May the 4th be with you…

Screencap, Star Wars: IV. Han Shot First.

May 4th has a couple notables within the Firearms Industry… It is the birthday of Clint Smith, the gruff, crusty, well regarded Marine who’s been teaching within this industry for decades. One of the Old Guard in the tactical training community, Clint is running Thunder Ranch on a gorgeous mountain in Oregon.

Welcome to Thunder Ranch. Time to get to work.

It’s also the day we lost another industry legend, Pat Rogers. Pat passed on this day in 2016. Pat was one of the most influential tactical instructors and left a peerless legacy, his influence is felt across the Military, Law Enforcement, and Trained Citizen shooters in the defensive and competitive fields.

Image via Panteao Productions

But let’s get my wandering brain back to my original post premise. Star Wars!

Han Shot First, Justified?

May the 4th is a Star Wars “Holiday” in the pop-culture world.

In that vein, I want to breakdown the scene between Han and Greedo from a defensive minded stand-point. Would it be a ‘justified’ shoot?

First, let’s settle something.




This is an OT fact and none of the later edits are relevant to the theatrical release fact. So, was it justified?

The answer… Maybe. There is a lot going on beyond the scene’s immediacy.

In the narrow sense, Greedo is an armed assailant who holds a contract to kill him and tells Han he is going to do so. Justified shoot.

But… Han is a criminal. So is Greedo. They are acting outside the law. Under most legal codes, and probably the Empire’s too, self defense requires a status of legality to hold up in court. One cannot lawfully defend oneself while unlawfully doing something. A burglar cannot shoot the home owner in self defense legally. So Han, a criminal smuggler, is dealing with another criminal who is collecting a bounty contract from a criminal organization, the Hutts, and would be outside most normal law codes. Unjustified shoot.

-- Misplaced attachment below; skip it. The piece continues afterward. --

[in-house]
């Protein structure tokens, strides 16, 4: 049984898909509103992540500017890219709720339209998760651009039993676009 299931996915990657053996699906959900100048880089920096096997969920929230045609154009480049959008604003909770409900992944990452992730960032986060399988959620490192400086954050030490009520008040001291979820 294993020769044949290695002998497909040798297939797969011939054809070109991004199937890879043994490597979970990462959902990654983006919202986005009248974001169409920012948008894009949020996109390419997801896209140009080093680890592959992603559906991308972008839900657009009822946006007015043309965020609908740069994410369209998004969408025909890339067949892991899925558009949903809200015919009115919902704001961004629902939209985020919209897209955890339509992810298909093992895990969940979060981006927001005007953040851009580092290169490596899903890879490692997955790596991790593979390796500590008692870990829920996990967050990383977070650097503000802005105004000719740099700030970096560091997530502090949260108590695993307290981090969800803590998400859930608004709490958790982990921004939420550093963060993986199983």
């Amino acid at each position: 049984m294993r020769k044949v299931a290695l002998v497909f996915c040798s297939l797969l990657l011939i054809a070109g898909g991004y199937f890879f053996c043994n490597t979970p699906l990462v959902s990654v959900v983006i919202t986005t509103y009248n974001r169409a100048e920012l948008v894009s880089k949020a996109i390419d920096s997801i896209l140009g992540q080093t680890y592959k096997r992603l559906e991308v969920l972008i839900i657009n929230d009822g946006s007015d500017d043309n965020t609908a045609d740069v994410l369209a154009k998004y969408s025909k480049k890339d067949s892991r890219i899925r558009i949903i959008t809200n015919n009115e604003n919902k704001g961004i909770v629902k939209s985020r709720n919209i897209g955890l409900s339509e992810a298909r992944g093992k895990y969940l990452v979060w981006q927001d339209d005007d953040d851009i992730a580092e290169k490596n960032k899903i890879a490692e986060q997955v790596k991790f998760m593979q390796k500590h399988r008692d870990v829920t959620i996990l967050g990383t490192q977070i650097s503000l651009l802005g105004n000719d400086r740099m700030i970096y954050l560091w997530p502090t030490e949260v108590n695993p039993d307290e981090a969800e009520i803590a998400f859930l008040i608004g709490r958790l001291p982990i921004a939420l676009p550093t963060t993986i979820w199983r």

But “lawful” doesn’t really apply. The entire premise is that Tatooine, the fringe desert planet that hosts the early story in A New Hope (and many other story arcs), is an effectively lawless place. It has an Imperial ‘presence’ but the day-to-day is very dog-eat-dog. The law therefore becomes force (not necessarily The Force) and connections. Kill someone or wrong someone, if they mattered to other people enough they’d come get you, if they didn’t matter enough then you were guilty of nothing any group with effective authority would come after you for.

So let’s look at it in the narrow view again, can you shoot first if your life is in clear peril?

Usually, yes.

In the United States, and many other locales, force used early enough to be effective to prevent great injury or loss of life is justifiable. The threat does not have to have shot at you, swung at you with a melee weapon of some sort, or otherwise taken the opportunity to inflict harm upon you first. The assailant does not get the privilege of acting first in a clearly harmful manner simply to prove they are really in the act of harming you, it might work out that way in any given instance but it is not a legal requirement for those under “Stand Your Ground” or “No Retreat” legal frameworks.

So, given that Tatooine is effectively “stand your ground” by the absence of any authoritative body that would come detain you for an unjust use-of-force. “Justified” shoot. Justified in that Han saved is skin from a threat, and did so in a manner not contrary to local expectations.

The commentary isn’t much, but the scene and Han’s calm departure are present.

Han shoots Greedo, who has Hutt connections and was there to collect or kill Han, and then calmly departs the venue. Han clearly is only mildly concerned about the event (more based on Jabba’s implicit impatience than the fact he just left a body at a cantina booth). Han is not concerned about his actions being viewed as ‘unjustified’ to any authority body, making both the Empire and the Hutts less than acting governmental authority and instead merely powerful actors in the larger structure, which indicates there is no authority body to declare the shoot unjust or who would declare it so and act if they knew. Getting detained for homicide, even temporarily, would disrupt his line of work too much to be worth being so cavalier about it in a public venue.

In conclusion, ‘Justified’ Shoot. By virtue of lack of anyone authorized to say it wasn’t, and by preservation of Han’s life.

May the 4th be with you.

Keith Finch
Keith is the former Editor-in-Chief of GAT Marketing Agency, Inc. He got told there was a mountain of other things that needed doing, so he does those now and writes here when he can. A USMC Infantry Veteran and Small Arms and Artillery Technician, Keith covers the evolving training and technology from across the shooting industry. Teaching since 2009, he covers local concealed carry courses, intermediate and advanced rifle courses, handgun, red dot handgun, bullpups, AKs, and home defense courses for civilians, military client requests, and law enforcement client requests.